Every year the ITC produced an annual report in which every commercial broadcasting company was required to state how many women it had in management and what it was doing about the clear imbalance. The power to do that has been brought forward into the new Ofcom regulations and therefore Ofcom is capable of following through with that procedure. However, I should point out that it was the most ineffective method of discovering what was happening. Completely inadequate statements were given about the companies not having any women but—tough—they were looking for them. It was not a very satisfactory situation.

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I shall not delay the House longer. I am grateful to the Minister for introducing the government amendment on ethnic diversity. It enabled me, on behalf of others, to withdraw my amendment on ethnic diversity. The noble Baroness, Lady Buscombe, has added the issue of gender diversity and I support her in that regard.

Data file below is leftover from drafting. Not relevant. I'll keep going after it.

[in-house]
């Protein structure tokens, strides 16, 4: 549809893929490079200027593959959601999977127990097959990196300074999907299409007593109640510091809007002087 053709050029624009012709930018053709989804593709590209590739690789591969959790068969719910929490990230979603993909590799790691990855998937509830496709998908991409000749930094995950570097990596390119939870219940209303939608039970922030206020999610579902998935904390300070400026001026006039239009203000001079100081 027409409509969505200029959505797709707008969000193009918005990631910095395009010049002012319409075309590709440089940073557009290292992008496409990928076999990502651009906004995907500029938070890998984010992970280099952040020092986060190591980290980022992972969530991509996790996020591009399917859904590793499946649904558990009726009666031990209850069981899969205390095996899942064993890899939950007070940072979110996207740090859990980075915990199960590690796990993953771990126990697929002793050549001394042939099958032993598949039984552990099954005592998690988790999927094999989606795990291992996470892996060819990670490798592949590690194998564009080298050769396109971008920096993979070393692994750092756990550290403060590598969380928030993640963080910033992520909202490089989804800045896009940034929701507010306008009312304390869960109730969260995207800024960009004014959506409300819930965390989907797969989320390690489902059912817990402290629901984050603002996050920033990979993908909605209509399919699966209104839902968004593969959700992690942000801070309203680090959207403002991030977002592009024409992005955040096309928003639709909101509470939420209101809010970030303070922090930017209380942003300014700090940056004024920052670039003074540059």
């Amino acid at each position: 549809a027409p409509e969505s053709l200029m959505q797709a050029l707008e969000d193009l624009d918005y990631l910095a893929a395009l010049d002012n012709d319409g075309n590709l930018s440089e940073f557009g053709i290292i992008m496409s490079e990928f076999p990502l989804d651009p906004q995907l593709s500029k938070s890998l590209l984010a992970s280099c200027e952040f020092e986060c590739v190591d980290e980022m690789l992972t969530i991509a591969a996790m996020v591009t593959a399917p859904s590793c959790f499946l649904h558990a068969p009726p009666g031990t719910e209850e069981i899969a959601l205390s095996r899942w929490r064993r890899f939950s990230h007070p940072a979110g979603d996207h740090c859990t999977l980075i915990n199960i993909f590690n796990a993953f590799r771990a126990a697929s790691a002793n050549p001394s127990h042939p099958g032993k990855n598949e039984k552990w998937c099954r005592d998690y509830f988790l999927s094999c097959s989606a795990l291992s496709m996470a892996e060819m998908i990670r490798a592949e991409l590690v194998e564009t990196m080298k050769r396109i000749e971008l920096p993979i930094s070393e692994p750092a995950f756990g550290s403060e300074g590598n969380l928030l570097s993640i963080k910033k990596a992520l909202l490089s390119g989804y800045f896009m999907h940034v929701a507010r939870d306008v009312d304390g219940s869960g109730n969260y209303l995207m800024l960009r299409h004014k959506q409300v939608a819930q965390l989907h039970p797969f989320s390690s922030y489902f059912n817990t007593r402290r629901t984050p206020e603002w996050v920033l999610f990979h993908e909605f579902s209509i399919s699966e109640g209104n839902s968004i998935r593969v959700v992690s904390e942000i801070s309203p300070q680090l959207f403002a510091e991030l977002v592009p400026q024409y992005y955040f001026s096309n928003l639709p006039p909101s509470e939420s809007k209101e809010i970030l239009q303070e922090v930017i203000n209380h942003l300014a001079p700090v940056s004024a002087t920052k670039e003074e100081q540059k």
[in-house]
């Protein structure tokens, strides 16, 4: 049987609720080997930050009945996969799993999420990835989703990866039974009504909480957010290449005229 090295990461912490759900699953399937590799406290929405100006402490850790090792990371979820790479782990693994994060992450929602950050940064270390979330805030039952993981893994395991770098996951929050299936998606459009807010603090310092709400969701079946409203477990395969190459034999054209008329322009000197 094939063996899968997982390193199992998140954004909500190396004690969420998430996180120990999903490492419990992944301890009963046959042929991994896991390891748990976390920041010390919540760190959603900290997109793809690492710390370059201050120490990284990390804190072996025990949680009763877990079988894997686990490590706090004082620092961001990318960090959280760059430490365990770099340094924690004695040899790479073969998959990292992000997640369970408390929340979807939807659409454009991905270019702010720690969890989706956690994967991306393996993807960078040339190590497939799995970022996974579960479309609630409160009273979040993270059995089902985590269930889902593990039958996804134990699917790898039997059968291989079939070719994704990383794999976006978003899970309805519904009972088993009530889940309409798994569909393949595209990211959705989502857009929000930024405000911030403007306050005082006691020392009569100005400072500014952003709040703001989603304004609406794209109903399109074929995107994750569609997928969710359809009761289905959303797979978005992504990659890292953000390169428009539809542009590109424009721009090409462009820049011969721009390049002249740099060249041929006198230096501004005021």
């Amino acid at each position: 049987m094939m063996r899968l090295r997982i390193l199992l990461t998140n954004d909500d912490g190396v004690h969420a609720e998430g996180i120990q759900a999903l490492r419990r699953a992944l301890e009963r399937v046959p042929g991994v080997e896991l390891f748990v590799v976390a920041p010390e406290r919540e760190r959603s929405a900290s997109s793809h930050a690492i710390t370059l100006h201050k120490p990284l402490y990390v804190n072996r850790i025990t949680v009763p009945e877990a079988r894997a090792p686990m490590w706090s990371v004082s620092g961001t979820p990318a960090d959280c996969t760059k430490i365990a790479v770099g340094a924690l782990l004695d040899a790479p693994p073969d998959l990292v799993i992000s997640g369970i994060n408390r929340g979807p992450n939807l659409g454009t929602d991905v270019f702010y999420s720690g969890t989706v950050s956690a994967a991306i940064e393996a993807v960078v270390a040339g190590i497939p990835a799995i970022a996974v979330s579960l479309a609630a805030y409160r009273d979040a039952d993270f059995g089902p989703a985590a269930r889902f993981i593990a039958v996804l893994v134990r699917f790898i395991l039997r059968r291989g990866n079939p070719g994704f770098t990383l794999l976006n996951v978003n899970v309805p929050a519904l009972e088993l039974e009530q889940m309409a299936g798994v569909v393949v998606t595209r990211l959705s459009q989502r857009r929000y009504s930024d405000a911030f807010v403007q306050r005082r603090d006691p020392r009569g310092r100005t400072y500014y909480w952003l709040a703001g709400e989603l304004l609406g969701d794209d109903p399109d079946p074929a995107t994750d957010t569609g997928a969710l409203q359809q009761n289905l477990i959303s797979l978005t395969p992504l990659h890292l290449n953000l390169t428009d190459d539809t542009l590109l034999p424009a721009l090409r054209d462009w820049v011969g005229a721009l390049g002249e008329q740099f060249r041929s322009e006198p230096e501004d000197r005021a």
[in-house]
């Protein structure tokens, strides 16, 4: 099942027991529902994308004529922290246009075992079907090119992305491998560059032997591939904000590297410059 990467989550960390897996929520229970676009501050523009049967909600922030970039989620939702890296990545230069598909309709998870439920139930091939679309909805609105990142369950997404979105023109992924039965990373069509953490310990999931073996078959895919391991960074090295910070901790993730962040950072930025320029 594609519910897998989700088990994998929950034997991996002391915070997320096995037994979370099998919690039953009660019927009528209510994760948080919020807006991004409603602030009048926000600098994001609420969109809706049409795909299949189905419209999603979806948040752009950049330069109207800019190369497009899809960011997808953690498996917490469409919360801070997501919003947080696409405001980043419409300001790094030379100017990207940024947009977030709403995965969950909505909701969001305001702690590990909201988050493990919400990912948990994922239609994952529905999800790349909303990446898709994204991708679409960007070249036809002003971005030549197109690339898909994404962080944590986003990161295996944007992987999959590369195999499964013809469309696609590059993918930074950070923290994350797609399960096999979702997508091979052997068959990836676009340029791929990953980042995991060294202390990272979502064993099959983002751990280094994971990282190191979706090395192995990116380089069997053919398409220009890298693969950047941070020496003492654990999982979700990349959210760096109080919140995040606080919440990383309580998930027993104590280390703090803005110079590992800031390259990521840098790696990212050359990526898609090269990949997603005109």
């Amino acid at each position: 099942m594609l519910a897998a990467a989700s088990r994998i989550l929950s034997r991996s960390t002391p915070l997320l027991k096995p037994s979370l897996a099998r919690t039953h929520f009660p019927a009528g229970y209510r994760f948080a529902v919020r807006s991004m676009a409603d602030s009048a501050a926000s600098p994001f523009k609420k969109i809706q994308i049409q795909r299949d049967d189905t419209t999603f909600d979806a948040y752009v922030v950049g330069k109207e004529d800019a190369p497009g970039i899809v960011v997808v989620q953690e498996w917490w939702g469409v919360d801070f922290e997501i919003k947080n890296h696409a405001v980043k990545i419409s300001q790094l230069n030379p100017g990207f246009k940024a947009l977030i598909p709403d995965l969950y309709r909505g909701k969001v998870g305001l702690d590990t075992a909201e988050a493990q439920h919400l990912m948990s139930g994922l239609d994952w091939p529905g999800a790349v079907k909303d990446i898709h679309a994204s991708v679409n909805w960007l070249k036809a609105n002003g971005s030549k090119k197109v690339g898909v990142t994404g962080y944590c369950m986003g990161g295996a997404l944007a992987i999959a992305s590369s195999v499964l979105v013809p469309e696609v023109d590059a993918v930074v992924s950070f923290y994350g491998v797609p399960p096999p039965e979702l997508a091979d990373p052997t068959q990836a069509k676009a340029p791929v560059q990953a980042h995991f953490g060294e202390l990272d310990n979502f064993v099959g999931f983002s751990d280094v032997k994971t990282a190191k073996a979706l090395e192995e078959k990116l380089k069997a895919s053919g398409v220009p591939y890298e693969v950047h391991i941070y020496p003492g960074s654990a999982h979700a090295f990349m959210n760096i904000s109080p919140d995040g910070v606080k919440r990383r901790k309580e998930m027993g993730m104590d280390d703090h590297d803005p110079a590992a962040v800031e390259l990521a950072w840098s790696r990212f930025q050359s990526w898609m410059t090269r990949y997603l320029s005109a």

Lord Dubs: My Lords, I am grateful that the Government have conceded the arguments in Committee and have brought forward Amendment No. 11. It is a sign of the times, with DCMS over DTI, but the Government speak with one voice and I should not dwell on that.

As regards the point about gender, which seems to me to have a certain force, I look forward to hearing what the Minister has to say about it.

Lord McNally: My Lords, like the noble Baroness, Lady Buscombe, we were approached by women in film and television, who provided an effective brief containing most of the telling points made by the noble Baroness. They note that there are no women in the main boardrooms of either Carlton or Granada, nor on Channel 4, which surprises me.

Amendment No. 10 covers better the thrust of government Amendment No. 11 in regard to the range of responsibilities. In making the concession on ethnicity, the Government have destroyed any argument for rejecting Amendment No. 10. I am sure that the noble Lord, Lord Currie, sits with sinking heart as he sees more glittering baubles being hung on his tree. But ethnic origins, communities and gender form a nice little trio. By hanging one of those baubles on the tree, the Government have conceded that the amendment would be no great breach of principle. I suggest that the best thing the Government and the Minister can do is withdraw Amendment No. 11 and accept Amendment No. 10, which I am sure he is about to do.